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Get Your Crap Together (Part 2)

This is the second blog in a series about the only productivity practice you can't live without: the weekly review. In this post (and in part 3, coming next week), I’ll walk you through my own weekly review process, step-by-step.

What is a weekly review? I explain the concept in my previous post.

Set a Time and Place

Travis and I block off Sunday evenings for our weekly reviews. After dinner, I set my computer, notebook, inbox, phone, wallet, file box, and anything else that I will need on the kitchen table. As soon as the kids go to bed around 7:30 or 8:00, I can immediately sit down and get started before getting distracted with something else. 

Since the weekly review is a time to get organized and plan ahead, I suggest Friday afternoon, Sunday evening, or Monday morning as the best times. This should be treated as a non-negotiable calendar item. Travis and I regularly turn down obligations that would conflict with this time.

What You Will Need

These are the basic tools you will need in order to do your weekly review. 

(I would like to take this moment to confess that I am so technologically challenged that I don’t even know how to set the radio presets in my car. Lifetime credit goes to my dear husband for every digital tool that I use. If it were not for you, I would probably be using a chisel and stone.)

  • Weekly Review checklist. Feel free to use mine as a starting point to developing your own.
  • Inbox(es). Even with everything being digital these days, you still need a physical inbox, which is a designated place where all of your incoming “stuff” lives until you are ready to go through it. I have a physical inbox on our kitchen counter where I put mail, bills, paperwork from the kids's school, notes I have written to myself, and other physical papers that I need to process during my weekly review. If you work outside of your house, you will need to have a work inbox and a home inbox.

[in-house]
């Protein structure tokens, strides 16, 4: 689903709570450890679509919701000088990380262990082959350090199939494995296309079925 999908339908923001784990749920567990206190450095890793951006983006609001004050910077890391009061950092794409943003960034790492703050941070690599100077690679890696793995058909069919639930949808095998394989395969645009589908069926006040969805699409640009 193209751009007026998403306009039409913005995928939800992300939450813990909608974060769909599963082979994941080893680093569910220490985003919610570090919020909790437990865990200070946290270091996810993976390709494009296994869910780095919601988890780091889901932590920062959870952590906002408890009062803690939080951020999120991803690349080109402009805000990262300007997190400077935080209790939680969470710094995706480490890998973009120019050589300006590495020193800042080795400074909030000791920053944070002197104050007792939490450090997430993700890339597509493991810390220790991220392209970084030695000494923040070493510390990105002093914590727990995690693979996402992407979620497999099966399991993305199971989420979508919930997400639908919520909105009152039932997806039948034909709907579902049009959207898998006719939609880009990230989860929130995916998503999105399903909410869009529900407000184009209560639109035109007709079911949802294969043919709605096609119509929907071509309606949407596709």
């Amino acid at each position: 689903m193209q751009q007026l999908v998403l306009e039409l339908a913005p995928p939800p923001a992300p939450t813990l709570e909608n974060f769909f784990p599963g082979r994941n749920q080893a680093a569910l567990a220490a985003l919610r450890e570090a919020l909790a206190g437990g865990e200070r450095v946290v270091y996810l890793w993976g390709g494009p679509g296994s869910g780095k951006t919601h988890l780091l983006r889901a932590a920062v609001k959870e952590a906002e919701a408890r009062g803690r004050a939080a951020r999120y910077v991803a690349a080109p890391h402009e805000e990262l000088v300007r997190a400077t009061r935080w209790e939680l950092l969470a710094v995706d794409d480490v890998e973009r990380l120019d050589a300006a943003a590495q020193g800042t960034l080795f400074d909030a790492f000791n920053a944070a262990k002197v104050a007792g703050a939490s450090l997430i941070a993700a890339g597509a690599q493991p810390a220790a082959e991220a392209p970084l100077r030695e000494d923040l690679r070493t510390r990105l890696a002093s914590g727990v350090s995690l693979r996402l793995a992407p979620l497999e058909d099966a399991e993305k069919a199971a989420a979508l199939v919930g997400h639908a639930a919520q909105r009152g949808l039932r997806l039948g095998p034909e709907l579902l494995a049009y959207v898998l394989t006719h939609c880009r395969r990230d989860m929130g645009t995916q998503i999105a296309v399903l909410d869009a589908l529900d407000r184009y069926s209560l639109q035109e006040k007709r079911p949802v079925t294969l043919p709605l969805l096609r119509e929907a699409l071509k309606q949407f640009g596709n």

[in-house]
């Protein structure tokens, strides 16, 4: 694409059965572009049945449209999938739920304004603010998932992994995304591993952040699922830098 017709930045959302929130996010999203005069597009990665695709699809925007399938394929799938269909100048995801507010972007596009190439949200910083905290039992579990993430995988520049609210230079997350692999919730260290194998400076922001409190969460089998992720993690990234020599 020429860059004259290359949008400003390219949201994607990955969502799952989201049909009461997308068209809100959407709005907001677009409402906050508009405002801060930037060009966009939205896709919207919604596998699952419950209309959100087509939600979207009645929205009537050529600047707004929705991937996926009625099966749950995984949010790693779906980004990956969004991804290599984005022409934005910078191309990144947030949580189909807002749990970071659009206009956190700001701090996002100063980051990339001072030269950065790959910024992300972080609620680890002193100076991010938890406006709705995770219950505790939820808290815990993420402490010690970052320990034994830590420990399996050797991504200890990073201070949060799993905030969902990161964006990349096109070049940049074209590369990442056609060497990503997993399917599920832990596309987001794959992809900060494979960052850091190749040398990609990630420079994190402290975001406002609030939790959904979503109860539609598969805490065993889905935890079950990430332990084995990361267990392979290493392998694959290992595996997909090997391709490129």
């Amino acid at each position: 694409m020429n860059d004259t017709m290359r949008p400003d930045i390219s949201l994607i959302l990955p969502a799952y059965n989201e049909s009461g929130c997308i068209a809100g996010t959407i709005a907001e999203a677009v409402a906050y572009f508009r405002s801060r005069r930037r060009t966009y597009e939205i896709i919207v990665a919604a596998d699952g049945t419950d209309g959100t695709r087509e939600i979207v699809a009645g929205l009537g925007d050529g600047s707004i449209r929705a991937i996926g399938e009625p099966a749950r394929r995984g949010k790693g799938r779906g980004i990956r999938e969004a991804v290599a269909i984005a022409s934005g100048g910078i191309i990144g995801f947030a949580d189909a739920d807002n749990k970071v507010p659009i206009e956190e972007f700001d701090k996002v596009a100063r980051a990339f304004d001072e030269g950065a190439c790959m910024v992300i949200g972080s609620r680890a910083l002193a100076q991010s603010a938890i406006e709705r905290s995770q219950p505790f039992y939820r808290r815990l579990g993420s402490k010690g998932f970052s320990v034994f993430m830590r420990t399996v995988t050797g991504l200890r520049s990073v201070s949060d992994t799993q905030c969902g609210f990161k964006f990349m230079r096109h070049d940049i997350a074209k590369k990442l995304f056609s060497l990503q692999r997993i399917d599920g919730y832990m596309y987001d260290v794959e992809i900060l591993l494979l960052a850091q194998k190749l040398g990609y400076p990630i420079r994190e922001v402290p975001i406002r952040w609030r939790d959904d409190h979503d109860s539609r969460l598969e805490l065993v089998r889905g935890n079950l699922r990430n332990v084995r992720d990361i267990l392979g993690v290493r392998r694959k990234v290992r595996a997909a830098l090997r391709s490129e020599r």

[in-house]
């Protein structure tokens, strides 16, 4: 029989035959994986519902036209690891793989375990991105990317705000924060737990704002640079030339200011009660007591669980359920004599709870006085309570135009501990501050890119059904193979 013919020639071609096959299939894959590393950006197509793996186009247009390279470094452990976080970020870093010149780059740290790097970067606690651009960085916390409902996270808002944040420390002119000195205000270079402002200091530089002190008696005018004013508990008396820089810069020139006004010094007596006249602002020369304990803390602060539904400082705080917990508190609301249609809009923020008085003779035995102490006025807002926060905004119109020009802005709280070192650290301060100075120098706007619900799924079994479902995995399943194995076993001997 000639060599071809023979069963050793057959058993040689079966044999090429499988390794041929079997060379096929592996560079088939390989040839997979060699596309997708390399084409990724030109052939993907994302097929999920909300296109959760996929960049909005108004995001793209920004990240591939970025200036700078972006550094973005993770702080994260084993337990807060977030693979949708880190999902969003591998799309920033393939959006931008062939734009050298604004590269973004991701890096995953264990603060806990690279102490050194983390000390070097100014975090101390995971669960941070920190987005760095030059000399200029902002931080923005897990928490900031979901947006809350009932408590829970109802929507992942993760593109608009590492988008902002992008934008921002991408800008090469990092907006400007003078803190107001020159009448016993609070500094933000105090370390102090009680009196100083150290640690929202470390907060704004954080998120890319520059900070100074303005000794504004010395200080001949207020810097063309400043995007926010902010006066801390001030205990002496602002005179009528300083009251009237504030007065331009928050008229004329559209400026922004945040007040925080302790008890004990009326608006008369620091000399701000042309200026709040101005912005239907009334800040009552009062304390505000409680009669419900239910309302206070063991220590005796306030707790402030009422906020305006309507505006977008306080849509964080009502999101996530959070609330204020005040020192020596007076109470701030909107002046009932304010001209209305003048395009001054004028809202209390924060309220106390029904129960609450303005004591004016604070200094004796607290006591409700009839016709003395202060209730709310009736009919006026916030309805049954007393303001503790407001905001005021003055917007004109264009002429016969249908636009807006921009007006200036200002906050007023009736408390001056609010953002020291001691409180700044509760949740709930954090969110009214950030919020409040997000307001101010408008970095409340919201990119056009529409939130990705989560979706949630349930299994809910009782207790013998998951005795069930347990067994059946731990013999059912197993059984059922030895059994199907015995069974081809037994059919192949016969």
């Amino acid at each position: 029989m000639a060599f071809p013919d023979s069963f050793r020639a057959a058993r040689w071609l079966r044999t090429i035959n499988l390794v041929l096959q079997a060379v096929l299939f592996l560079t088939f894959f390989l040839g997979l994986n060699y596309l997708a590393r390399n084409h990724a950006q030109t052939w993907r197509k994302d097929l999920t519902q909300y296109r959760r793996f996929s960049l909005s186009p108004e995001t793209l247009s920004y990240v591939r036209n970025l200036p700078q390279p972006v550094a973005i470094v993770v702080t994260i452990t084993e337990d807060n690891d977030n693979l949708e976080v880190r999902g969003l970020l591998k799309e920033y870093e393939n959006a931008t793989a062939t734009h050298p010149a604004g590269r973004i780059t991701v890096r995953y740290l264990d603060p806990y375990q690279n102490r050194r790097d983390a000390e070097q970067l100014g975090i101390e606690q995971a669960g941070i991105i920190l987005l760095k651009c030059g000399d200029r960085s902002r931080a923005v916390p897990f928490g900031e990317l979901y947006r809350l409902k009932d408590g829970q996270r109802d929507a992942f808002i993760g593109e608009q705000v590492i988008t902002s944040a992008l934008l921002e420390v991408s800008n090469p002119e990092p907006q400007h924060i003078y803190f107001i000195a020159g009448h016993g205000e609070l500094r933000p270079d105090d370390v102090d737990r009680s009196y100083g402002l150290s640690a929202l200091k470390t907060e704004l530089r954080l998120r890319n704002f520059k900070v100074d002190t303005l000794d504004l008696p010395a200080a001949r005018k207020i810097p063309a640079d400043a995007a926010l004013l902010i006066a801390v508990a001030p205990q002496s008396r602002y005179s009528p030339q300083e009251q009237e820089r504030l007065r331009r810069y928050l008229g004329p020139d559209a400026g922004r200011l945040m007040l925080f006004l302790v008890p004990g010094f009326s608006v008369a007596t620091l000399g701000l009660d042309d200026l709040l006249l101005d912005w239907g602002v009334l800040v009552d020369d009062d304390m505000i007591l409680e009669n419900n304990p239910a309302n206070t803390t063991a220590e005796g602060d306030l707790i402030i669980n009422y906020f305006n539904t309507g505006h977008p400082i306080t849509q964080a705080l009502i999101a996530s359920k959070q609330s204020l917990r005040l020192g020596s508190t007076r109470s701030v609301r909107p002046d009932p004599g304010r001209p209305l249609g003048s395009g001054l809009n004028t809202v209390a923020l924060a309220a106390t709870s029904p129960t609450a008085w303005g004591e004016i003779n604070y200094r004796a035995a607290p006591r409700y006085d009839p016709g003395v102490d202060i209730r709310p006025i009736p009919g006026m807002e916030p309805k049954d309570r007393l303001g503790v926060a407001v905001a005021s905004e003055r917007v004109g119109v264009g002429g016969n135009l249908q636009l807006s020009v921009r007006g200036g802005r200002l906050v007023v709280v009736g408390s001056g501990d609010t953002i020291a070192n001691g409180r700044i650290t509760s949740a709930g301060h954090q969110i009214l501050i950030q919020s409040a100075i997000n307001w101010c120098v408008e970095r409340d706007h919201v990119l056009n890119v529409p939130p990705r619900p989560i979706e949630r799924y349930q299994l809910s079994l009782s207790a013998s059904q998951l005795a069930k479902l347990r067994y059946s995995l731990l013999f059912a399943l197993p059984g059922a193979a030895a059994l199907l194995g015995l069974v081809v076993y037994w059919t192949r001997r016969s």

• Task management tool. You need to have some way to capture tasks and keep track of ongoing projects. You can use a program like Asana (what Travis uses) or Omnifocus (what I use), something simpler like Wunderlist, or an old-school notebook. But you must have some method for keeping track of the things you need to do.
  • Calendar. I use Fantastical, but any digital or physical calendar is fine.
  • Digital and/or physical filing system. You will need a method for storing things that you want to refer to later. We have a small file box for papers and Evernote for digital storage.

Get Clear

This part of the weekly review is about gathering and processing all of the “stuff" that has piled up over the course of the previous week (or many months, if you hypothetically find yourself in that situation) according to the following flowchart.

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This is important: You will need to go through every inbox in your life to make sure that nothing has fallen through the cracks. These are all of the inboxes that I process every single week.